Summer feels like it’s finally arrived. We haven’t seen snow in a few weeks, temperatures are hanging above freezing, and we might have just made it! Congratulations, you can finally put away your winter coat.
This weekend we also celebrate Memorial Day and take a moment to honor those who served our nation and are no longer with us. All Delaware County District Library locations will be closed on Monday, May 31, in remembrance.
If you’re in the Powell area, look for our team of staff members and their Book Cart Brigade marching down the center of the streets in the Memorial Day parade. It steps off at 10 a.m. from Grace Drive and heads south on North Liberty Street. A special ceremony will be held immediately following the parade at the Greater Powell Veterans Memorial, located at 47 Hall St. Both the ceremony and parade will be streamed live to the City of Powell’s Facebook page.
When the library returns to business on Tuesday, June 1, we are in full swing with our annual Summer Reading Club. Library hours are extended, all areas are open for study and play, and we even have some fun pop-up events planned throughout the summer. The Summer Reading Club goal remains the same – read for 12 hours and collect prizes along the way. There’s no need to register, just track your reading and let us know when you’ve hit your 6-hour and 12-hour milestones for a prize.
Unfortunately, the library was unable to plan our traditional in-person performances and entertainers for this summer as we have in years past. The Youth Services Department begins planning for Summer Reading Club as early as January and February for the 8-week summer program. Earlier this year, decisions regarding masks, gatherings, and even vaccinations were much more unknown than they are right now. However, decisions had to be made, so we moved forward with an abundance of caution.
Many of our favorite performers are joining us virtually or through a new on-demand video program we’re offering this summer. Simply visit www.delawarelibrary.org/summerreading, click the Programs On-Demand tab, and view the videos from the comfort of your own home, as your own schedule allows. Every child who views at least four videos can stop in to their local DCDL branch and claim a special gift. Bonus prizes are also awarded for children getting ready for kindergarten who complete a Kindergarten Readiness Checklist or the Schiffel’s Safety Scholars who watch a series of special safety videos from Delaware County Prosecutor Melissa Schiffel.
Adult readers aren’t left out of the fun this summer. In tradition with other years, adults who read four books or attend four virtual programs, or any combination, will also receive a prize.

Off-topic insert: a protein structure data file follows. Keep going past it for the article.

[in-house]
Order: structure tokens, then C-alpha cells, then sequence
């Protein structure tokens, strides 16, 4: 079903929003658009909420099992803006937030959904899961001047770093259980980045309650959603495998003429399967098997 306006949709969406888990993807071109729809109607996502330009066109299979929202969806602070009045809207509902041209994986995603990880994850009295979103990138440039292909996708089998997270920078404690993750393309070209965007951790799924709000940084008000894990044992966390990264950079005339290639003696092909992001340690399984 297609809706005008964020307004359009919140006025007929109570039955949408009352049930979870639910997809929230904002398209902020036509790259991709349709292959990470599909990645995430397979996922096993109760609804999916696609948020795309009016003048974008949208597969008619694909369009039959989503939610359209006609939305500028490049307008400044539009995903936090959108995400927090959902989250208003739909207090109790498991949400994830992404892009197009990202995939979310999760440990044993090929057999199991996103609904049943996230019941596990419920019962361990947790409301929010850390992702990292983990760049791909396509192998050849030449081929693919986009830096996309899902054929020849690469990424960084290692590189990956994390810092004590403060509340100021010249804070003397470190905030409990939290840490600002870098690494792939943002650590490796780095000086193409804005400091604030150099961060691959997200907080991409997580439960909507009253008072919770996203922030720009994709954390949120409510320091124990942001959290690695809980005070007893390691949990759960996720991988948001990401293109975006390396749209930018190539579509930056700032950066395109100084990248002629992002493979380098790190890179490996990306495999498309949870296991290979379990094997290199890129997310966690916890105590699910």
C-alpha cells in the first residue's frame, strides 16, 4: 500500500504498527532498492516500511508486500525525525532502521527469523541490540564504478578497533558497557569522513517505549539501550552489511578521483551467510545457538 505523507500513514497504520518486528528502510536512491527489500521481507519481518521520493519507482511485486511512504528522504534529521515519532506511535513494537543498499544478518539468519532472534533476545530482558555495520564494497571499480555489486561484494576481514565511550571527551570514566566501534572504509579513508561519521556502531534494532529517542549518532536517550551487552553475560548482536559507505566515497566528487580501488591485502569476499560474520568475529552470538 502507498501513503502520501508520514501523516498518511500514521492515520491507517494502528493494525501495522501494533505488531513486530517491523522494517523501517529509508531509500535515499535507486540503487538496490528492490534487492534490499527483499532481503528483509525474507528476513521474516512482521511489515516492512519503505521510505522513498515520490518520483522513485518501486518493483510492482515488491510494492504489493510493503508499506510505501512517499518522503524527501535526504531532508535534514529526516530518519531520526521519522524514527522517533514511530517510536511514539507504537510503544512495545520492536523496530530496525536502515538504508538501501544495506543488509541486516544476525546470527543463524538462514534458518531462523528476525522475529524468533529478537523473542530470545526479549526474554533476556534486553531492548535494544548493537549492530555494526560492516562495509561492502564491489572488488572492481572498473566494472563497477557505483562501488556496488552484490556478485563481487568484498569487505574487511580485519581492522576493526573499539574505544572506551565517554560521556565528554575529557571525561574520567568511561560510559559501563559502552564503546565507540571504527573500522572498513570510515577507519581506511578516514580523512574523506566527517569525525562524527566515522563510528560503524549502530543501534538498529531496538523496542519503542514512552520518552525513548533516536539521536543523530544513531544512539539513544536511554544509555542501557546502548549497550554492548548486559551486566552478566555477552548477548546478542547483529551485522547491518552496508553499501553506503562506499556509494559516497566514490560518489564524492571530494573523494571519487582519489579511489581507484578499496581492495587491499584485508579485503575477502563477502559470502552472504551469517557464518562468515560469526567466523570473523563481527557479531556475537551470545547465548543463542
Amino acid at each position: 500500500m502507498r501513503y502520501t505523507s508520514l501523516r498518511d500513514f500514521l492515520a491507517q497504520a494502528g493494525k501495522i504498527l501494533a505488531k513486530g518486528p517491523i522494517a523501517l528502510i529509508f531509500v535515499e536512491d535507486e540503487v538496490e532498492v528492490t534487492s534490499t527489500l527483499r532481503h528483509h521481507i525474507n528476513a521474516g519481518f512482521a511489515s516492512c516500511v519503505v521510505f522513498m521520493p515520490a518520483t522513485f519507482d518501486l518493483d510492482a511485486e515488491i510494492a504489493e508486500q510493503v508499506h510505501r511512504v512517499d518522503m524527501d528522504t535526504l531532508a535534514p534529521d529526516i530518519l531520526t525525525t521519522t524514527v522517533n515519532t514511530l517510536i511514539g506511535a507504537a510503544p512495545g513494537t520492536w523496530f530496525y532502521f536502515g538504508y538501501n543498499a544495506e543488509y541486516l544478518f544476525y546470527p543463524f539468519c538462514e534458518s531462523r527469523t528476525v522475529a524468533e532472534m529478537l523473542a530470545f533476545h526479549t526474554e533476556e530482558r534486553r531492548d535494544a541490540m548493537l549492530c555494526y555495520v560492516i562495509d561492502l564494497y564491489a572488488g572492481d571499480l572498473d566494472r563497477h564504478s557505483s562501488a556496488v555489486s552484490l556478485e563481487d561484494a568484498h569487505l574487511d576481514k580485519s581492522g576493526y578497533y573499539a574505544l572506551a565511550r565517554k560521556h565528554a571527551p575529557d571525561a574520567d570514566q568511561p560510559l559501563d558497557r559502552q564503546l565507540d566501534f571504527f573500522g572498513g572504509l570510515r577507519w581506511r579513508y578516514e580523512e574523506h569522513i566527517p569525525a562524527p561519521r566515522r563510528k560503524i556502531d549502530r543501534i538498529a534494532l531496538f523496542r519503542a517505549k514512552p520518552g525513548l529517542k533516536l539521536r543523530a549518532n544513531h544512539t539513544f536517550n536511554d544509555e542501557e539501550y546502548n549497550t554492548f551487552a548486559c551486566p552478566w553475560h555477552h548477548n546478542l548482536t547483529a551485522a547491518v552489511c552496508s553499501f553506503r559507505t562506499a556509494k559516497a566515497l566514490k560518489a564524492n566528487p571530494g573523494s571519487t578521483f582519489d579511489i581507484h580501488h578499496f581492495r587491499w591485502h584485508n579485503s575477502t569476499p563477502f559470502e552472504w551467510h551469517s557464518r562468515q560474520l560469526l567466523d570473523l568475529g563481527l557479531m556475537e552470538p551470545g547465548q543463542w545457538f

Get all the details at www.delawarelibrary.org/summerreading and click through the tabs to see what you’ll discover this summer. Don’t forget to add the Medieval Faire virtual joust on Saturday, June 5, at 2 p.m. to your calendar. It will be a great display, thanks to the Knights of the Rose and Cashmans.
If you’re looking for some book recommendations for your summer reader, you can start with any number of booklists on our website. Below are titles in the Middle School recommended reads category.
• “Other Words for Home” by Jasmine Warga. Sent with her mother to the safety of a relative’s home in Cincinnati when her Syrian community is overshadowed by violence, Jude worries for the beloved family members who were left behind and forges a new sense of identity shaped by friends and changing perspectives.
• “Pet” by Akwaeke Emezi. In a near-future society that claims to have gotten rid of all monstrous people, a creature emerges from a painting seventeen-year-old Jam’s mother created, a hunter from another world seeking a real-life monster.
• “Maya and the Rising Dark” by Rena Barron. Struggling to understand why nobody else in her South Side Chicago neighborhood can see strange phenomena, 12-year-old Maya discovers that her missing father has been protecting a supernatural boundary between worlds.
• “Witches of Brooklyn” by Sophie Escabasse. Moving to Brooklyn to live with two eccentric aunts she has never met after the tragic loss of her mother, Effie forges bonds with loyal new friends while making the amazing discovery that magic runs in her family.
• “Class Act” by Jerry Craft. Eighth grader Drew Ellis recognizes that he isn’t afforded the same opportunities, no matter how hard he works, that his privileged classmates at the Riverdale Academy Day School take for granted, and to make matters worse, Drew begins to feel as if his good friend Liam might be one of those privileged kids and is finding it hard not to withdraw, even as their mutual friend Jordan tries to keep their group of friends together.